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Thread: Flying with a uke on Air New Zealand?

  1. #1
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    Default Flying with a uke on Air New Zealand?

    I have a question for my Aussie and Kiwi UU friends (or anyone who has traveled Air New Zealand). Has anyone here flown with a tenor sized uke onboard Air New Zealand and been able to use it as a carryon? I'm looking to buy a one way flight from Auckland to Sydney and I'm not sure about being able to carry it onboard Fit Airlines or Virgin Blue's flights. Air New Zealand seems a little bit less restrictive with their checked regulations than the other two do, so I'm hoping I'm okay but there is nothing on their page about it.

    My other flights to and from Sydney are all onboard Hawaiian Airlines, where I know I won't have a problem. I have also flown with it on Delta, Southwest and other airlines with no issue but never Air New Zealand.

    So has anyone taken a tenor uke onboard as a carryon on Air New Zealand before?
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  2. #2
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    Recently went from honolulu to auckland with air new zealand and carried on two ukes. Tenor and a soprano. Nobody said a word.

    BTW, air new zealand was easily the best airline I have ever flown. Good on ya kiwis.

  3. #3
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    I flew on a small Embraer plane with mine and while it did not fit into the overhead compartment, they put it in the closet in front.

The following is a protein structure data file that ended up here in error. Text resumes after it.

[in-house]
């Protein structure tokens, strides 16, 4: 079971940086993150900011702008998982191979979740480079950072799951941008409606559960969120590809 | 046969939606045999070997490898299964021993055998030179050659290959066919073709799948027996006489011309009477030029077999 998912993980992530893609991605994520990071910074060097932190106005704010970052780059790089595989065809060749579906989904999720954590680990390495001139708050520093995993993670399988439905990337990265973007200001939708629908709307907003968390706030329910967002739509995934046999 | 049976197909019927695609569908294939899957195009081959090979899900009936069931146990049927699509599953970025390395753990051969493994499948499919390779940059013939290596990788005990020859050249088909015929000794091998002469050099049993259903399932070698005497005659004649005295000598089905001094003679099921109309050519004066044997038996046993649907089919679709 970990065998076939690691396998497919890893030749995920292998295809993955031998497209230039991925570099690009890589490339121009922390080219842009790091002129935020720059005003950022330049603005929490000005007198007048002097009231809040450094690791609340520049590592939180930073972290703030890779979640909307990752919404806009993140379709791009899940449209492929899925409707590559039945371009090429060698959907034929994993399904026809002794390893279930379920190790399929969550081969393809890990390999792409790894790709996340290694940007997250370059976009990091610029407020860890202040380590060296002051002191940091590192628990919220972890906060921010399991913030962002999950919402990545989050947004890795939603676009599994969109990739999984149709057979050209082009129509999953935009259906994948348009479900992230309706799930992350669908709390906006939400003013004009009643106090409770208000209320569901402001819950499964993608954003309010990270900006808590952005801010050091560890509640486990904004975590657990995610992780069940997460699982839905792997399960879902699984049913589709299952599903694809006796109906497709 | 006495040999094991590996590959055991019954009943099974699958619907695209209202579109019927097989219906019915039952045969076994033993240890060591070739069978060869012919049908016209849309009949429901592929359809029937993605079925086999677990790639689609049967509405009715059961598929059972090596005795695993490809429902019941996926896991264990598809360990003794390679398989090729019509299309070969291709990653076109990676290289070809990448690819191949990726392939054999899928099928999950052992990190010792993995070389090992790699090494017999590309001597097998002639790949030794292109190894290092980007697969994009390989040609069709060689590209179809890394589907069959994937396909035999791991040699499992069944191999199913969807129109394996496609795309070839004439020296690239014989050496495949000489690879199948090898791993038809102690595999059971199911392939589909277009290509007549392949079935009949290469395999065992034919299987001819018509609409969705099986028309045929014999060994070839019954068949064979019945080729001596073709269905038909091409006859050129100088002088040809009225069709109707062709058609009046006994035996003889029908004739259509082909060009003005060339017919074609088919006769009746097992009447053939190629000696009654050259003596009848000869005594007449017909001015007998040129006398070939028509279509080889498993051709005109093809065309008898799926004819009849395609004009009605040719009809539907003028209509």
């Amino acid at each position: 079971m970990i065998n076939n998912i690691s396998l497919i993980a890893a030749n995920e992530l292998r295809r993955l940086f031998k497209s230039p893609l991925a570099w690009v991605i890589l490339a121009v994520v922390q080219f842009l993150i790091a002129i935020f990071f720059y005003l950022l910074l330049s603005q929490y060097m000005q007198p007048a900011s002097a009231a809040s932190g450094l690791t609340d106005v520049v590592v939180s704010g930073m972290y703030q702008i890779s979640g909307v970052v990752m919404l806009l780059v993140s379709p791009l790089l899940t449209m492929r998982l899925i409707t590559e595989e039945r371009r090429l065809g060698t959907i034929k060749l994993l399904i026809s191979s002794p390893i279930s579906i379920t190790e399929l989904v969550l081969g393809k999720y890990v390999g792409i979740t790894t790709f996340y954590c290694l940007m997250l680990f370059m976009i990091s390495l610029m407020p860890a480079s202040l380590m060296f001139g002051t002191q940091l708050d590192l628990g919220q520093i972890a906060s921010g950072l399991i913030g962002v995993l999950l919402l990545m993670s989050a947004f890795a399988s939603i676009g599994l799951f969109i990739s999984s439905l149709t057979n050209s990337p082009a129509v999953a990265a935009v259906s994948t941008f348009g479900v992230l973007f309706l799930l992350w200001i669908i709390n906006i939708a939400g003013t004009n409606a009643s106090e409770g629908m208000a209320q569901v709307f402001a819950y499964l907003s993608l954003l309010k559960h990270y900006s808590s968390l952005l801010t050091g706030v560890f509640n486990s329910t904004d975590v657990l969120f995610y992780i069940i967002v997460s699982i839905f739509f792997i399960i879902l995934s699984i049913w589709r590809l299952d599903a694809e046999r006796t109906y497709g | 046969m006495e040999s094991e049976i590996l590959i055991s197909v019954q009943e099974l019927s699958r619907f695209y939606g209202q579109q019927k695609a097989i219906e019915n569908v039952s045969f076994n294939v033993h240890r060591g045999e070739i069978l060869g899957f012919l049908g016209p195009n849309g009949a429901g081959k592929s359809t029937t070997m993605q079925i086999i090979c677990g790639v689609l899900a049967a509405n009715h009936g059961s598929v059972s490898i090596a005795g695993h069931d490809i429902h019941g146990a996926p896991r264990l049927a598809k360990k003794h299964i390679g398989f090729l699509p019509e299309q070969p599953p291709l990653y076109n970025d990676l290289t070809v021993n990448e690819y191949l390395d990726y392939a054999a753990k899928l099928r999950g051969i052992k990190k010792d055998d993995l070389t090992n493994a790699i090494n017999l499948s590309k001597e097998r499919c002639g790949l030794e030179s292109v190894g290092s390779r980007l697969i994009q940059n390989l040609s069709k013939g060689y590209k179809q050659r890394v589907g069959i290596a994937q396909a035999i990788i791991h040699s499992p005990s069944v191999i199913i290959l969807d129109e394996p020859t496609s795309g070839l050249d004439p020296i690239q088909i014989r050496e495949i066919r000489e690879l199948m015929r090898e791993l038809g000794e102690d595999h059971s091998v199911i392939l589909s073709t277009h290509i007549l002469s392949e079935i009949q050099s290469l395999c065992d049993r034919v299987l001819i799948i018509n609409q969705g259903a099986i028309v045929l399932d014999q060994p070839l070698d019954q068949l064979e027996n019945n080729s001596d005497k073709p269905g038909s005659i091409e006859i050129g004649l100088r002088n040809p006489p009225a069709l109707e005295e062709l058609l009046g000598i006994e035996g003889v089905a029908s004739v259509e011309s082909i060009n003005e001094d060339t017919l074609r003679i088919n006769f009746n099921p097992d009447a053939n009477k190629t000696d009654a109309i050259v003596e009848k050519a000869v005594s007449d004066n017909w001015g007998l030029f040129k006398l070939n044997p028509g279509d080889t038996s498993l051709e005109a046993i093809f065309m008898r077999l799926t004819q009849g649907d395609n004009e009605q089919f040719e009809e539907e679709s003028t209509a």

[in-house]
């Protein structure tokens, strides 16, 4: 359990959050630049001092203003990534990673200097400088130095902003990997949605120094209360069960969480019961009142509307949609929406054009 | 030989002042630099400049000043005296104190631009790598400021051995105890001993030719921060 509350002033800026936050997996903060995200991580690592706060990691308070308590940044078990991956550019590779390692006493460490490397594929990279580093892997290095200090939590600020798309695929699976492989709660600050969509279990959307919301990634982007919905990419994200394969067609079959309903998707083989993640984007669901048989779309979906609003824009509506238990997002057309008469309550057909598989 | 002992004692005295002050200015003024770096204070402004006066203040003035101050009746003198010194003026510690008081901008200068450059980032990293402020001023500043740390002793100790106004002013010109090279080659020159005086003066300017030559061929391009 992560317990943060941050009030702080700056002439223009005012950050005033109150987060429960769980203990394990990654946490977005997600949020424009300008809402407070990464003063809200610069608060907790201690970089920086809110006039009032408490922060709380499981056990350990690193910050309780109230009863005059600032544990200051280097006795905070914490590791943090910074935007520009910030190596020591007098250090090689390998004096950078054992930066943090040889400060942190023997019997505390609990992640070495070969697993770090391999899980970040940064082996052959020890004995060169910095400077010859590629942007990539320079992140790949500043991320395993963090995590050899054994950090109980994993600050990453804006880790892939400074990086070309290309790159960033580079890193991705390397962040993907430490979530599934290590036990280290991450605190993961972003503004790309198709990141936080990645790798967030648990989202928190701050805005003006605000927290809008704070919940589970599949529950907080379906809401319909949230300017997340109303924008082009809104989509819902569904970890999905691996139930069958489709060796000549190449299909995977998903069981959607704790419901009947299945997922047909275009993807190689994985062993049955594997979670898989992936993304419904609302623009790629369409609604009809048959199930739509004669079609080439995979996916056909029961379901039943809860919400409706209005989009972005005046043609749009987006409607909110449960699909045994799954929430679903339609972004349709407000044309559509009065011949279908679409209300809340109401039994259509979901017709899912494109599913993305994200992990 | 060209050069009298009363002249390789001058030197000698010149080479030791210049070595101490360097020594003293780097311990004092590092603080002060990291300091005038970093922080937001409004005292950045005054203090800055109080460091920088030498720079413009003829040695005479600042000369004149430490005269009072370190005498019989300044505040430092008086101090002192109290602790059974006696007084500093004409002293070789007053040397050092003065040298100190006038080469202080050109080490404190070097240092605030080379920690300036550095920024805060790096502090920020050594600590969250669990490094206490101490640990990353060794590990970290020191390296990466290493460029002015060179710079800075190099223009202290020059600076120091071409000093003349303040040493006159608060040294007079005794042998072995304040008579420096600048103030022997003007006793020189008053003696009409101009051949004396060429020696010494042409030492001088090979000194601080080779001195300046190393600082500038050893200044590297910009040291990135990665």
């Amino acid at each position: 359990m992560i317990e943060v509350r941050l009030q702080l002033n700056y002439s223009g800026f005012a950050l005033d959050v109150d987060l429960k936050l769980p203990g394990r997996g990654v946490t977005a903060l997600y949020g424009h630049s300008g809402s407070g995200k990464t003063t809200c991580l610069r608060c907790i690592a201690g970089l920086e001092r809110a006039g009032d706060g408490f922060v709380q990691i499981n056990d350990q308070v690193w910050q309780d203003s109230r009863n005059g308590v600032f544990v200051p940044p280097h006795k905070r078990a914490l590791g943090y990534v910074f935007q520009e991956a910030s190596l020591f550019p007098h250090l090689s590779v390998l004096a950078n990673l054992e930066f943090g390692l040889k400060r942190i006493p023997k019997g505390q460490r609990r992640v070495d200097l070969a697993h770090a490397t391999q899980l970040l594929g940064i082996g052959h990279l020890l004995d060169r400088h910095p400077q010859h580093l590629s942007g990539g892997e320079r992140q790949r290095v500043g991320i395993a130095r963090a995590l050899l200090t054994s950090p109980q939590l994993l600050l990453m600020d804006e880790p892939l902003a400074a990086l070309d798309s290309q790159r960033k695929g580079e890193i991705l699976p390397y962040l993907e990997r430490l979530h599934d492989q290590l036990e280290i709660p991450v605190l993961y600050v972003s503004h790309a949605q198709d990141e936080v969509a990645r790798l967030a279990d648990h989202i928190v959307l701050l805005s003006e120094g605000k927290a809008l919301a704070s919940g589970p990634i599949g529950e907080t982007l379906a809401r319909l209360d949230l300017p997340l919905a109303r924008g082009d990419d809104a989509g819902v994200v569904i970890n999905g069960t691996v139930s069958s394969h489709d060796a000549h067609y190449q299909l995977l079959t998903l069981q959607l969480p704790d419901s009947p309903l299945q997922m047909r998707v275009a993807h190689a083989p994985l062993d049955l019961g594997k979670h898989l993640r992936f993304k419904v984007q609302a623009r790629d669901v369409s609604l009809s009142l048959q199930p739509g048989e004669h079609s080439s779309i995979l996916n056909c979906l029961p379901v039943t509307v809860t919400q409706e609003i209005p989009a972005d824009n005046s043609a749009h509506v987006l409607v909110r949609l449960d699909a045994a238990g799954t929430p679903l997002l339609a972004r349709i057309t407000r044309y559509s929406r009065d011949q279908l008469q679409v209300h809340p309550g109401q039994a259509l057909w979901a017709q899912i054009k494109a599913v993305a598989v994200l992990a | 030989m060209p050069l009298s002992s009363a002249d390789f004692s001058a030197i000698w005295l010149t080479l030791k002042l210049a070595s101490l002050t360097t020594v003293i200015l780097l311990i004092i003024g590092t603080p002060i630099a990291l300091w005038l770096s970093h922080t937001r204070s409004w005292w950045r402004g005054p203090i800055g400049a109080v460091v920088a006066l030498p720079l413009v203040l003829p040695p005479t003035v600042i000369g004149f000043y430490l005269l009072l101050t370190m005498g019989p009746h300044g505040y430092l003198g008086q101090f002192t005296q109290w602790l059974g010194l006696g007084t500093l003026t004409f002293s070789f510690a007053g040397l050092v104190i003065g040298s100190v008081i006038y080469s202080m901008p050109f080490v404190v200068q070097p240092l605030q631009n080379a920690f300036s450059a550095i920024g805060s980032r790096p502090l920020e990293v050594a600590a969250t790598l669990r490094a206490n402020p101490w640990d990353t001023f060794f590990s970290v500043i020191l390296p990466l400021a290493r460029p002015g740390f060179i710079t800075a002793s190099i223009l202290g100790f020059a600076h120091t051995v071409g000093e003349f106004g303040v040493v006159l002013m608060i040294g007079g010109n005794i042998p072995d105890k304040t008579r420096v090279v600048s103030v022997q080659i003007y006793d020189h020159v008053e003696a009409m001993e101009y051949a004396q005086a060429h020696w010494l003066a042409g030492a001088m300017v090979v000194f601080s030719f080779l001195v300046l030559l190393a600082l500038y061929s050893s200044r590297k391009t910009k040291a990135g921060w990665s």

My best recommendation is to call the airline and ask them directly.
    Reality is a matter of perception.

  4. #4
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    Back in April I flew from Sydney to Auckland with Air New Zealand with my uke case counted as carry on luggage, the return flight was with Jetstar and there was no problems there either.
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  5. #5
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    I travel all around the world carrying one of my ukes, never had a problem with bringing it on board, flight attendants always find room.

  6. #6
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    I flew to NZ from the States in Feb and returned in April. Flew Virgin Australia and Virgin Blue and put my concert in the overhead with no problems. Oh and Delta is fine with that too, I've flown them several times with a uke, although mine are sopranos or concerts in soft cases rather than tenors. cheers, g2

  7. #7
    Join Date
    May 2009
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    Wellington, New Zealand
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    Quote Originally Posted by wickedwahine11 View Post